The Nose Knows

A Palm Springs alpha female pursues the sweet smell of success

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Local entrepreneur Patti Franco-Brown produces her $2,100-an-ounce Primal Mist scents in Palm Springs.
Photo by Mark Davidson


"You finally find your favorite Nikes and buy six pairs, and then all of a sudden Nike discontinues that particular shoe,” Patti Franco-Brown says, describing the all-too-familiar shopping conundrum that led her to acquire production rights for the fragrance Primal Mist, featuring the pricey formulas Alpha and Beta. “I bought one of the last bottles.

That’s how I learned the company was stopping production. That’s when the hunt began.”

The Palm Springs resident and her husband, David Brown, ended up rescuing the $2,100-an-ounce fragrance from the brink of extinction. Before they gave it new life in 2012, the perfume brand’s short run drew a who’s who list of customers that included business moguls, royalty, and Hollywood A-listers. In fact, it was an Oscar-nominated film star, whom Franco-Brown declines to name, who introduced her to the scent.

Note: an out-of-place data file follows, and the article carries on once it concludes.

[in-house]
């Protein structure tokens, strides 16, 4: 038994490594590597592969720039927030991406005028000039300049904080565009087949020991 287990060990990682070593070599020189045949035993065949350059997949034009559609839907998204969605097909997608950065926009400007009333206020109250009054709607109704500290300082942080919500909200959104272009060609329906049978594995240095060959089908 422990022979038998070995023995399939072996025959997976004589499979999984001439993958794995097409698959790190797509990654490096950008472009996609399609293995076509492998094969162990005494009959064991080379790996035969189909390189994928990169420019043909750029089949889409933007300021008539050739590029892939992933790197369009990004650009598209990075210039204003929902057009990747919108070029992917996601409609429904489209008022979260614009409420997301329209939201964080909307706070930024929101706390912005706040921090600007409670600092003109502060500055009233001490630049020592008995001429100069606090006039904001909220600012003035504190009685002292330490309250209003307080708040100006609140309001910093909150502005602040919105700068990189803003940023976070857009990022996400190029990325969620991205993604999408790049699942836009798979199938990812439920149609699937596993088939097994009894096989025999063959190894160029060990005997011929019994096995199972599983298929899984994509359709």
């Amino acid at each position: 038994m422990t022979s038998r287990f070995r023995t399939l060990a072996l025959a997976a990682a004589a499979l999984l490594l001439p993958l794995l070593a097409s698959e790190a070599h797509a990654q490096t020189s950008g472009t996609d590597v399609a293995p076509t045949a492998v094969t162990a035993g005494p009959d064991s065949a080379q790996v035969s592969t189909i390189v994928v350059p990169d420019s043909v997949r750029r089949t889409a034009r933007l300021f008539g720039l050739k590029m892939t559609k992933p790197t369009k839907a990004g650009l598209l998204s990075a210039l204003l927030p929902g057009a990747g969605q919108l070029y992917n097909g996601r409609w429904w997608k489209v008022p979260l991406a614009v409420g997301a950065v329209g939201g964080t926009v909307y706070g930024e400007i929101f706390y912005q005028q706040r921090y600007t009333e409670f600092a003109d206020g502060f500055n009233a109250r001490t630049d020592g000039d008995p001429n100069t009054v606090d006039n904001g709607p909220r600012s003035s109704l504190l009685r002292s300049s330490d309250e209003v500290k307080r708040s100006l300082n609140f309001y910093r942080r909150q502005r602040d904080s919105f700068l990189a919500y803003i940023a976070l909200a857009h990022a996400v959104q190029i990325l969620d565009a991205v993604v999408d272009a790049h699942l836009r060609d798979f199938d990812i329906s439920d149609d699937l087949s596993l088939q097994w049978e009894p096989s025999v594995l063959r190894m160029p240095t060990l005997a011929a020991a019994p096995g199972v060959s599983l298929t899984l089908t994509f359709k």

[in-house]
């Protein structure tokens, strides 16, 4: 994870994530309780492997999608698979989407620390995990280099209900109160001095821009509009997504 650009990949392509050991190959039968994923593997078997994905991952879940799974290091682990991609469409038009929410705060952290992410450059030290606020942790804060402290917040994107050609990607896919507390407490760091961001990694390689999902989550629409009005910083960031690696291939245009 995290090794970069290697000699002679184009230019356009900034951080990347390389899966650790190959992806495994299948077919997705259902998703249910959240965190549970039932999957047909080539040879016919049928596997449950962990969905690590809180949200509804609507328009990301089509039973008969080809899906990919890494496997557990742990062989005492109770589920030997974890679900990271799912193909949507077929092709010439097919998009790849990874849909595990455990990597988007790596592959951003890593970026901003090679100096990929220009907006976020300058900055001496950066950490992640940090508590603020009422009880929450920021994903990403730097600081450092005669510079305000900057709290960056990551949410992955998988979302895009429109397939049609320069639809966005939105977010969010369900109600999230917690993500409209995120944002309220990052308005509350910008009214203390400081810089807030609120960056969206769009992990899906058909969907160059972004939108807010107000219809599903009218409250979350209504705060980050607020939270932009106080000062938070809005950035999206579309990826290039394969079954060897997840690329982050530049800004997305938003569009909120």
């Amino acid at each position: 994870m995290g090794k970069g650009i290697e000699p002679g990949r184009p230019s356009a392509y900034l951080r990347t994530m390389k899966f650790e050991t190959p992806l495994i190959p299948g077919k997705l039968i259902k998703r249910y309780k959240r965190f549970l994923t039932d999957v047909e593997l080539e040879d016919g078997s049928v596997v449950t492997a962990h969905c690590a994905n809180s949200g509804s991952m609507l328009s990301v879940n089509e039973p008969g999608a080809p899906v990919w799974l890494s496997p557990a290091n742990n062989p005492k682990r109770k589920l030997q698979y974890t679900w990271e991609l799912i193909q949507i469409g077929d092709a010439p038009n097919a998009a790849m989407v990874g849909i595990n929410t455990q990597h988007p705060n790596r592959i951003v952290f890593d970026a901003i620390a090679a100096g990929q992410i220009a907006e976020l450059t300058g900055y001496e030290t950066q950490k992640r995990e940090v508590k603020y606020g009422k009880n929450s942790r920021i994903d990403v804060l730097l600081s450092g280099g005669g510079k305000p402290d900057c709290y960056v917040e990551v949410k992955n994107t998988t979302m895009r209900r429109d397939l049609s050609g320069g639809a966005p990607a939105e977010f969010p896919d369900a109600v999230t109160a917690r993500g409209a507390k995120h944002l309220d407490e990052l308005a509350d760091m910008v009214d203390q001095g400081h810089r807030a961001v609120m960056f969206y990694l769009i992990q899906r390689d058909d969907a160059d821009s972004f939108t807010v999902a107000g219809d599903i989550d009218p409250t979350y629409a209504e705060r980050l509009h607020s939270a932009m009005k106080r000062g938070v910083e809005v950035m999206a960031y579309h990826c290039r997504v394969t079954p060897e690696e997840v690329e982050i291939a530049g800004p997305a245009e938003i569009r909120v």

“A friend of mine, an actress — we’ve known each other a long time — had Primal Mist on, and I loved it,” says Franco-Brown, who wears the opulent, floral-toned Alpha, a fitting scent for this Palm Springs go-getter who’s as assertive on the Palm Springs Tennis Club courts as she is in business.

It took two months to form a company, secure the rights, and purchase the Primal Mist trademark. Then came the ingredients. Primal Mist contains essential oils derived from rare plants, such as Fumaria petteri subsp. thuretii, grown sparingly in special greenhouses in the Middle East.

“The aromatics date back to antiquity and are hard and expensive to acquire,” says Brown, who mixes and bottles the scents at their Palm Springs headquarters. “That’s why the price of these fragrances is so high.”

Producing single lots of Alpha and Beta takes approximately 22 months. A Los Angeles lab extracts essential oils from the plants, and additional perfume ingredients — including alcohol and more common fragrances like musk and vanilla — are made in Arizona. Once they have the materials, the couple mixes the recipes at their desert location. This process — which includes curing the formulas in specific containers at carefully maintained temperatures — takes about three months and yields between 400 and 500 9-milliliter bottles per lot.

New lots will be available in August. Visit for more information.


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